A Honeycomb-Structure to Enable Geometric Frustration

Editorials News | Oct-29-2017

A Honeycomb-Structure to Enable Geometric Frustration

Researchers from Boston College and Harvard have invented a rare honeycomb-structured material. It has the ability to counter the magnetic properties within it in for producing a chemical entity that is known as "spin liquid.”  The spin liquid is the first-of-its-kind copper metal oxide (Cu2IrO3) which is one where the natural magnetic order is disturbed.

This process is called geometric frustration. The copper iridate is an insulator whose electrons are deactivated in the solid; however, they can still transport a magnetic moment known as "spin." Quantum information is transported of free spins in the material. In an attempt to complete the Kitaev's model: a lithium iridate (Li2IrO3) and a sodium iridate (Na2IrO3) are the only two honeycomb lattice that has been developed successfully yet. Unfortunately, due to magnetic ordering both of them fell short of achieving an ideal spin liquid. The scientists had chosen copper for this experiment due to its ideal atomic size. Very minute errors were found in the honeycombs in the lithium and sodium iridate when x-ray crystallography was applied to them.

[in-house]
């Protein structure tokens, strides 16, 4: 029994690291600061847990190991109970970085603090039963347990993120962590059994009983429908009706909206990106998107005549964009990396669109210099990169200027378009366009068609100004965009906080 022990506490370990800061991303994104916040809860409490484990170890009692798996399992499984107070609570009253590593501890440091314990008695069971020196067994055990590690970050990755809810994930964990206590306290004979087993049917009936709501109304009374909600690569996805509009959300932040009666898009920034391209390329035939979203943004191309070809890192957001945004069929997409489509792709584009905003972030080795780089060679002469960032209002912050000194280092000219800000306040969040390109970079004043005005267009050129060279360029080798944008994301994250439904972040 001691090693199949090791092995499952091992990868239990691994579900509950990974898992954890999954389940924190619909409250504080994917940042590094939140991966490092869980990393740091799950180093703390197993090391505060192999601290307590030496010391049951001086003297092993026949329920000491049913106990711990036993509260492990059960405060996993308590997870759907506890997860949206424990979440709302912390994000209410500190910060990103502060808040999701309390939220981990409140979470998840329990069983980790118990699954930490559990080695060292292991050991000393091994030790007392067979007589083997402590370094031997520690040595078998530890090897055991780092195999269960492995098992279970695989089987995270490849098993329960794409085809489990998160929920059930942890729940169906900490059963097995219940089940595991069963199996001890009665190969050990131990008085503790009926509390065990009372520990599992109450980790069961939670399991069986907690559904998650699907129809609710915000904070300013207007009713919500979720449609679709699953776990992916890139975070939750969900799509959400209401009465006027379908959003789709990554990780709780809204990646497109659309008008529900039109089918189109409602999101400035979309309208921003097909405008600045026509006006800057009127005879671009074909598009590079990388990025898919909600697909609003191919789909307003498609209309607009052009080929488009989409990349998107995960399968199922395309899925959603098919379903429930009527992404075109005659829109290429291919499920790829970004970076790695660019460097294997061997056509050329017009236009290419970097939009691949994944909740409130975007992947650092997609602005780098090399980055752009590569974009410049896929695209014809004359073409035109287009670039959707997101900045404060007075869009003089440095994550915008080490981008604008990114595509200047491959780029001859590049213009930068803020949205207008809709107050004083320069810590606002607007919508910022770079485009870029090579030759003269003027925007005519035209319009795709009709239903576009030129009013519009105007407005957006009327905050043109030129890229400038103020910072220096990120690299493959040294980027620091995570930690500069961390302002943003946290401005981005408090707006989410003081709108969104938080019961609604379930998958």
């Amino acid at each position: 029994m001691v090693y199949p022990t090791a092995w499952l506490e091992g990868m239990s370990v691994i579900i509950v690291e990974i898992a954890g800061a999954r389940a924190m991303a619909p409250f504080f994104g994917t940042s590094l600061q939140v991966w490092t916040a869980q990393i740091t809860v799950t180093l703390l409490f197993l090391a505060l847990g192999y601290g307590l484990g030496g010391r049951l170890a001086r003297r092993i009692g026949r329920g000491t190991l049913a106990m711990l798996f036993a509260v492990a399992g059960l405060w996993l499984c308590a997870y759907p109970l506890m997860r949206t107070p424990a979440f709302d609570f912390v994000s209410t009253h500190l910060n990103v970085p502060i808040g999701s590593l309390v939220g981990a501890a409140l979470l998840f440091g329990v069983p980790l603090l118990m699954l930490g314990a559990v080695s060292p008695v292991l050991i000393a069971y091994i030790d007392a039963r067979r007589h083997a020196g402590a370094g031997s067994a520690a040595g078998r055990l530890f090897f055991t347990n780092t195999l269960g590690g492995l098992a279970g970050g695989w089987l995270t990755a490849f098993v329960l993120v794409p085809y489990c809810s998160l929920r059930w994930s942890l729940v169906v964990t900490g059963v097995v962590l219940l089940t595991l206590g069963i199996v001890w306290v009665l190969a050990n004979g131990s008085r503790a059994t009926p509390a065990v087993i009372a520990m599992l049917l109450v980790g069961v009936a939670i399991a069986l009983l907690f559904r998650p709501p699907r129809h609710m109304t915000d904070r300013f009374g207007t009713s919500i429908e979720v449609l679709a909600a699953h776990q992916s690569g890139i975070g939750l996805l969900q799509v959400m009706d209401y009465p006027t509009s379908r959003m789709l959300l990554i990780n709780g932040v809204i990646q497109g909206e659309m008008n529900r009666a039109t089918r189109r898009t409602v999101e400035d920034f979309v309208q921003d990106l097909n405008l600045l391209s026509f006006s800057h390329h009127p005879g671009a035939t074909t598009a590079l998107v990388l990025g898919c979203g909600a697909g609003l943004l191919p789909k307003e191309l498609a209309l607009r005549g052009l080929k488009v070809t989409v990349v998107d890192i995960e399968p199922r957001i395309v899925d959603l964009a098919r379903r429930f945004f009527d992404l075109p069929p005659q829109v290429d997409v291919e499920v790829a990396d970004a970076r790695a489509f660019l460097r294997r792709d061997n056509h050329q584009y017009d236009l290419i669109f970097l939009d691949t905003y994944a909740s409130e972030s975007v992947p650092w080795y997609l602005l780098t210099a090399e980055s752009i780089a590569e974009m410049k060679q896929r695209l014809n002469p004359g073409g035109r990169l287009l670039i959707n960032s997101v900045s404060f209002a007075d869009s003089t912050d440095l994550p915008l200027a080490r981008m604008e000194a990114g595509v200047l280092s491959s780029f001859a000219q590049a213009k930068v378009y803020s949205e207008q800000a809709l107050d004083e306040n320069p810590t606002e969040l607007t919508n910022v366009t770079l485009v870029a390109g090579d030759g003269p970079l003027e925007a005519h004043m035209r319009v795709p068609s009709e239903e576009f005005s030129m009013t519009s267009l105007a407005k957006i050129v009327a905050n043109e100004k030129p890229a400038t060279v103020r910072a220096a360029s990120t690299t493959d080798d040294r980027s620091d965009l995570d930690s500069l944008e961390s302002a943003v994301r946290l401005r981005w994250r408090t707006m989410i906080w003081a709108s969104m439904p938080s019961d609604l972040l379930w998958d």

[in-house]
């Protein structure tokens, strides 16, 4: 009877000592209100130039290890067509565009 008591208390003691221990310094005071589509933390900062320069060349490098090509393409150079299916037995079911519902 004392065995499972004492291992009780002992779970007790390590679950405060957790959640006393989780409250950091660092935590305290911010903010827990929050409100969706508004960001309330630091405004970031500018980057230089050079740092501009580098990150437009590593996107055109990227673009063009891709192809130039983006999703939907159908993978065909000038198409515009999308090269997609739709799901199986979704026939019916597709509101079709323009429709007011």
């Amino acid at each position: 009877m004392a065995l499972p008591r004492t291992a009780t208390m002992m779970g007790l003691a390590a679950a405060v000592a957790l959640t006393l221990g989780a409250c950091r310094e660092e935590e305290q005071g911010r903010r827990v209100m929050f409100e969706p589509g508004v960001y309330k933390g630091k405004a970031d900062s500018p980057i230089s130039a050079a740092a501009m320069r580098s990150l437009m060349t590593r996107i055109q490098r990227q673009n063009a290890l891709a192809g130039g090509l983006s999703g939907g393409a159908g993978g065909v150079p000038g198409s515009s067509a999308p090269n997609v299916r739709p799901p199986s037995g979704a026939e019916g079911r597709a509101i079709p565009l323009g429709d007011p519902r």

Almost after ten years after the original prediction of quantum spin liquid on a honeycomb lattice was created by Kitaev, another team of scientists succeeded in making a material that resembles to the Kitaev model. Researchers are looking forward to create new forms of honeycomb materials with more exciting magnetic properties.

By: Anita Aishvarya

Content: www.sciencedaily.com

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